Sunday, January 15, 2012

The Tigger House, Kabul

Similar to the compassion I felt for the stray animals I encountered in Iraq, I have grown fond of the helpless cats and dogs wandering around Afghanistan. Unfortunately, the residents of Kabul are no different in their treatment of animals than most Muslim societies that consider cats and dogs dirty and unworthy of being pets.  Here, there are stray dogs and cats wandering the city in large numbers.  Many appear injured and malnourished, often limping and sometimes missing legs or ears. Both children and adults alike ignore the animals or throw rocks at the strays. It's horrible to watch such maltreatment of man's best friend. 

One of the agents living at my compound is deeply concerned with the rescue of these wonderful animals. Amazingly, he found a local shelter situated deep within the city called the Afghan Stray Animal League  ( The shelter is known locally as the Tigger House and is operated by an American who solicits private donations and adoption fees in order to keep the shelter running.  She has a small but dedicated local staff who care for the animals that are brought into the shelter until such time that they can be adopted by American service members or other willing families. Although the shelter appears disheveled and dirty compared to our own standards, the dogs and cats brought to the shelter are safe and cared for until a home is found for them. The shelter has saved dozens of animals from cruel abuse and worse, from being sold to locals who purchase them for the sport of dog fighting.

Yesterday, Brandon, Michelle and I brought a litter of 7 pups to the shelter. The pups were born just outside of our compound and were fed by Brandon and some of the other residents until they were weaned. Unfortunately, they had grown to the point that local Afghans were taking interest in them for dog fighting, so Brandon asked if I would ride shotgun as we drove into the city to the Tigger House. Driving through the pothole-lined streets of Kabul while trying to keep 7 puppies from throwing up in your lap was challenging but worthwhile knowing that these dogs have a future ahead of them that is not filled with violence and hunger.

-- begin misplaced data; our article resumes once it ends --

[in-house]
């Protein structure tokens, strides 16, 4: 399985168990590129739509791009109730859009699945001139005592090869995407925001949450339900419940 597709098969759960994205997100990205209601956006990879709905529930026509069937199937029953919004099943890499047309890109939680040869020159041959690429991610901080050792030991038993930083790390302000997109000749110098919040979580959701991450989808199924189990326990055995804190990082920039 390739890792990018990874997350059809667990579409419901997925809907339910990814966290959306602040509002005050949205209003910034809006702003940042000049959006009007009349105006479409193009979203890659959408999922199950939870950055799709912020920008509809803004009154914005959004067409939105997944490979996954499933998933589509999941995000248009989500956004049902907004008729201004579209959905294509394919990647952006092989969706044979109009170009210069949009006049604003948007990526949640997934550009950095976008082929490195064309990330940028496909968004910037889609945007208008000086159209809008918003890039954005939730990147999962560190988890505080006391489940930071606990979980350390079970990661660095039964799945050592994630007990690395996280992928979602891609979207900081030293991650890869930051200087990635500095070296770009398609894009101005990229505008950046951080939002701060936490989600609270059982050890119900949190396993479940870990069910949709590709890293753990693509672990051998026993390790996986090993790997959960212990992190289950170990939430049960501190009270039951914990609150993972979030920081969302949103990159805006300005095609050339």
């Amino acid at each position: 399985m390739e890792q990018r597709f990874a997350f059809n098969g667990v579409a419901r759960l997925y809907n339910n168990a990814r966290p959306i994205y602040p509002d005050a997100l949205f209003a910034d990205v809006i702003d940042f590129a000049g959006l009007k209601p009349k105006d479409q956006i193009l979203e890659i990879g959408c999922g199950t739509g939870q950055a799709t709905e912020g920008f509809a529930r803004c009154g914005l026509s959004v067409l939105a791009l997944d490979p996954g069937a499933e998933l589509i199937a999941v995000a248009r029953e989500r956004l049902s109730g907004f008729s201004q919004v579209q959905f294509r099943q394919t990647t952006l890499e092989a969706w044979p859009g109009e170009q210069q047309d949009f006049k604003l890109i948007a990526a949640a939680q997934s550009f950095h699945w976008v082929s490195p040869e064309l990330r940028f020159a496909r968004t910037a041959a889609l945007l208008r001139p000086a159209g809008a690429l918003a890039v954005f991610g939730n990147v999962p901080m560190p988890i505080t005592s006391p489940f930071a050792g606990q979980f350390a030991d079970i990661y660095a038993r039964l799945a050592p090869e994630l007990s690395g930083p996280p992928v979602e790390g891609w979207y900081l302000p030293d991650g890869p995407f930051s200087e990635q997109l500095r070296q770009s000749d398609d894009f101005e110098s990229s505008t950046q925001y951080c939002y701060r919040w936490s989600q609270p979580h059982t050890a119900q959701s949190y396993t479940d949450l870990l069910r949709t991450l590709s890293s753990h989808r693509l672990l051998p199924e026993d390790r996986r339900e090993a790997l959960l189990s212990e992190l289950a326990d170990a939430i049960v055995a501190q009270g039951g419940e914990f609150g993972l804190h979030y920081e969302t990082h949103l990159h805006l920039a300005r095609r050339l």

Flying in Style

Last week, I flew south from Kabul to Camp Leatherneck in the Helmand Province. As the liaison officer to a civilian federal agency, I was fortunate to fly aboard a government owned Beechcraft King Air twin turbo-prop.  It was certainly luxurious compared to the standard C-130 transport commonly used in theater.  When fully loaded with pallets of gear and equipment, troop space aboard the C-130 is usually limited and one often ends up facing another Marine or soldier in a cramped, parallel series of troops seats, your knees interlaced between the knees of the guy in front of you.  Sometimes the C-130 flights are empty and one can stretch out along the canvas troop seats lining the sides of the fuselage. Conversely, the massive C-17's are much more spacious than the relatively compact C-130's and have removable rows of seats like those found in a commercial airliner. The seats can be added or removed depending upon the load. In addition to troops, the C-17's and the even larger C-5 routinely haul large quantities of equipment across the theater.

While the King Air may only seat 8 passengers, its twin turbo props permit the bird to fly at nearly the same speed of the C-130 Hercules.  During this particular flight, just myself and 2 DoD analysts were headed to Camp Leatherneck.  Needless to say, it is a comfortable ride that is usually reserved for VIP's and distinguished visitors; 95% of the troops in theater will only fly aboard the larger strategic aircraft and won't have the opportuntity to enjoy this incredible perk!

From the air, I observed the ridge line that lies along the northern edge of our compound, the same ridge line I've climbed several times since my arrival. The recent blast of precipitation over the last 2 days has since hidden the treacherous peaks under a soft blanket of snow, belying the dangers hidden within the Hindu Kush.